Are your employees on zero-hours or term-time only contracts?
If you have employees on permanent contracts who only work part of the year, such as those on term time only contracts or zero-hours contracts, (‘part-year workers’) the decision of the Supreme Court in Harpur Trust v Brazel may affect your business.
The Supreme Court has upheld the Court of Appeal’s earlier decision that part-year workers are entitled to a minimum of 5.6 weeks annual leave per holiday year.
Their holiday entitlement shouldn’t be pro-rated even though they don’t work all year round (like some colleagues).
Furthermore, employers must be careful when calculating employee holiday pay. If you’re unsure, please get in touch right away.
How did the case unfold?
This case concerned a school music teacher employed on a permanent zero-hours contract to teach music during term time.
Her working hours varied each week, she was only paid for the hours she worked, and she had long periods without work during the school holidays.
At the end of each school term, she would take her accrued holiday and the school would pay her holiday pay based on an entitlement of 12.07% of the hours worked over the term.
She brought a claim arguing that she had been underpaid on holiday. She has won.
The case went all the way to the Supreme Court with the employer arguing amongst other things that as the employee only works for part of the year her holiday entitlement should reflect the amount of work she performs during the holiday year.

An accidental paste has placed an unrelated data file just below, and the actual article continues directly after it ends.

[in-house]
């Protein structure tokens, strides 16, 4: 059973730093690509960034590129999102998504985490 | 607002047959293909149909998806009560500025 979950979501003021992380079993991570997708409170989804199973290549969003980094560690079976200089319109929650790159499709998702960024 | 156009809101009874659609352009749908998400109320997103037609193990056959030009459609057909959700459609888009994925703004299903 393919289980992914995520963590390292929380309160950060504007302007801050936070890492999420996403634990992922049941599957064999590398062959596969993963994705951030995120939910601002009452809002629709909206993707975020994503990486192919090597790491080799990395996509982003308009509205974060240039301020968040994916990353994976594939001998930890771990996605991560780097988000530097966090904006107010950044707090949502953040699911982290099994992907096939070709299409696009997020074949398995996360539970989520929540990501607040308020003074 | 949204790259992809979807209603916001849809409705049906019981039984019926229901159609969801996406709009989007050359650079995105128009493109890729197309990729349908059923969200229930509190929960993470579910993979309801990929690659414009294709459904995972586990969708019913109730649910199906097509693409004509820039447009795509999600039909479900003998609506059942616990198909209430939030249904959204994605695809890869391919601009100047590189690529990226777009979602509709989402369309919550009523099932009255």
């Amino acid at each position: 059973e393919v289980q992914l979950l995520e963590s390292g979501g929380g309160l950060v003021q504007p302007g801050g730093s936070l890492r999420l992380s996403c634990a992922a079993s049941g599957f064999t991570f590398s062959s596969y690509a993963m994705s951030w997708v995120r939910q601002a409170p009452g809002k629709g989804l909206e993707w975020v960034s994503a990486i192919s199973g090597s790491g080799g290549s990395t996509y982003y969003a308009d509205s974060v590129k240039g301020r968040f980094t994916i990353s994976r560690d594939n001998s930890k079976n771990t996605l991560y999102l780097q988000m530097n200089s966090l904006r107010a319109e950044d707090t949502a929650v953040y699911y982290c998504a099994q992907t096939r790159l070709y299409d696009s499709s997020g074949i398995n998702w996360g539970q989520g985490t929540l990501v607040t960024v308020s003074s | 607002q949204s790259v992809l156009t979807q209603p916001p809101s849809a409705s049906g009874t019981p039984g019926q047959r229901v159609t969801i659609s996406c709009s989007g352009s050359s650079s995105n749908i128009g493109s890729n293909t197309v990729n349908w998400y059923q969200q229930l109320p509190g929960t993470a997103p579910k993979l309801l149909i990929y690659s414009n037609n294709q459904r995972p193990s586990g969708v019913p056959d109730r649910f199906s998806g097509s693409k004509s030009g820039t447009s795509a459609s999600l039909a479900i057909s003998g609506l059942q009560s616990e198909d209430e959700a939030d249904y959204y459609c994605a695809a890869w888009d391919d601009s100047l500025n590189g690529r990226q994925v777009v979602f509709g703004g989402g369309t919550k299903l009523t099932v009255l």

The Court of Appeal and now the Supreme Court have ruled that such pro-rating is not appropriate for part-year workers on a permanent contract.
They have an entitlement to 5.6 weeks holiday and to be paid a ‘week’s pay’ for each week of holiday. The employer shouldn’t have used the ‘12.07% calculation method’.
For employees who do not have normal working hours like the employee in this case, a week’s pay is taken to be the employee’s average weekly pay during the reference period immediately before the start of the leave.
The reference period at the relevant time in this case was 12 weeks. This changed with effect from April 2020 and is now usually 52 weeks.
In calculating the average weekly pay, any weeks where no remuneration has been received must be ignored and an earlier week is taken into consideration (up to a maximum of 104 weeks).
The Supreme Court has acknowledged that this decision favours part-year employees but concluded that any slight favouring of workers with a highly atypical work pattern was not so absurd as to justify the wholesale revision of the statutory scheme.
Employ 'part-year' workers? Check their holiday entitlement.
If your organisation employs ‘part-year’ employees, check their holiday entitlement, and how you calculate holiday pay for them and your contracts.
If your business is affected by the decision in this case, contact us to discuss your situation.
What about part-time employees?
The decision, in this case, is about part-year employees – it doesn’t affect part-time full-year employees (e.g. an employee who is employed to work Monday to Wednesday year round).
If you have a question about any employment law matter or receive a complaint from an employee about their holiday entitlement/holiday pay get in touch for advice.